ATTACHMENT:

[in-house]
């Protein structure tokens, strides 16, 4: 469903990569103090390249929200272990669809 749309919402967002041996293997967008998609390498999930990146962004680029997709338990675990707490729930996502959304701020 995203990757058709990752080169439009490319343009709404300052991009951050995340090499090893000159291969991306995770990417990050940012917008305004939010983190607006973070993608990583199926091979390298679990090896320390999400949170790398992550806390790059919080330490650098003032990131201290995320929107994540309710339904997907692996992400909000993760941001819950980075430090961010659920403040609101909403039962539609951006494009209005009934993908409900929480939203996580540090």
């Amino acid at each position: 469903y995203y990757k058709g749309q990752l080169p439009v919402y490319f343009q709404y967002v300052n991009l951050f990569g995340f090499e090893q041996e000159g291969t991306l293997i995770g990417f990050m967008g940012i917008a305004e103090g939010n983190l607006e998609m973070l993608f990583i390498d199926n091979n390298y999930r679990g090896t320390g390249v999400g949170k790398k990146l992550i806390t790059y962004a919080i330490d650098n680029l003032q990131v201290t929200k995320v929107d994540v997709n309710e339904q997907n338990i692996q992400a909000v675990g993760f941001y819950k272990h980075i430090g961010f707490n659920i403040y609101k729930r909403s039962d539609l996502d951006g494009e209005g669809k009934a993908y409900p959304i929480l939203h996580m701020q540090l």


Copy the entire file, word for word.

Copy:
[in-house]
């Protein structure tokens, strides 16, 4: 469903990569103090390249929200272990669809 749309919402967002041996293997967008998609390498999930990146962004680029997709338990675990707490729930996502959304701020 995203990757058709990752080169439009490319343009709404300052991009951050995340090499090893000159291969991306995770990417990050940012917008305004939010983190607006973070993608990583199926091979390298679990090896320390999400949170790398992550806390790059919080330490650098003032990131201290995320929107994540309710339904997907692996992400909000993760941001819950980075430090961010659920403040609101909403039962539609951006494009209005009934993908409900929480939203996580540090």
């Amino acid at each position: 469903y995203y990757k058709g749309q990752l080169p439009v919402y490319f343009q709404y967002v300052n991009l951050f990569g995340f090499e090893q041996e000159g291969t991306l293997i995770g990417f990050m967008g940012i917008a305004e103090g939010n983190l607006e998609m973070l993608f990583i390498d199926n091979n390298y999930r679990g090896t320390g390249v999400g949170k790398k990146l992550i806390t790059y962004a919080i330490d650098n680029l003032q990131v201290t929200k995320v929107d994540v997709n309710e339904q997907n338990i692996q992400a909000v675990g993760f941001y819950k272990h980075i430090g961010f707490n659920i403040y609101k729930r909403s039962d539609l996502d951006g494009e209005g669809k009934a993908y409900p959304i929480l939203h996580m701020q540090l």